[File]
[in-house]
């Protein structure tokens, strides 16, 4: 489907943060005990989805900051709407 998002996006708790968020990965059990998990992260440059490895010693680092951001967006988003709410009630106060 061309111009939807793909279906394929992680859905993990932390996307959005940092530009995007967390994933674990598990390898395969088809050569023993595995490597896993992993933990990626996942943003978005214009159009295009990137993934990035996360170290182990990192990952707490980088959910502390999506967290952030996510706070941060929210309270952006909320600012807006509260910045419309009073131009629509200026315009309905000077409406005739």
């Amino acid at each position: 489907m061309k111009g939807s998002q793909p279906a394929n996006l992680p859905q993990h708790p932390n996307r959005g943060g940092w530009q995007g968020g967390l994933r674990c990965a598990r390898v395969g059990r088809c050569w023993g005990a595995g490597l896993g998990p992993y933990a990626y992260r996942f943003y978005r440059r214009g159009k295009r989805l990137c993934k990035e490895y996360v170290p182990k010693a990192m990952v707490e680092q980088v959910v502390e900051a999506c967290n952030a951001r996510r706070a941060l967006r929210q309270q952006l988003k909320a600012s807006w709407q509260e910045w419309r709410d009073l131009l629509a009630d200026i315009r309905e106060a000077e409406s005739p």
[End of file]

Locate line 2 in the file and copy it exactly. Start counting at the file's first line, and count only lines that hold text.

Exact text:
């Protein structure tokens, strides 16, 4: 489907943060005990989805900051709407 998002996006708790968020990965059990998990992260440059490895010693680092951001967006988003709410009630106060 061309111009939807793909279906394929992680859905993990932390996307959005940092530009995007967390994933674990598990390898395969088809050569023993595995490597896993992993933990990626996942943003978005214009159009295009990137993934990035996360170290182990990192990952707490980088959910502390999506967290952030996510706070941060929210309270952006909320600012807006509260910045419309009073131009629509200026315009309905000077409406005739």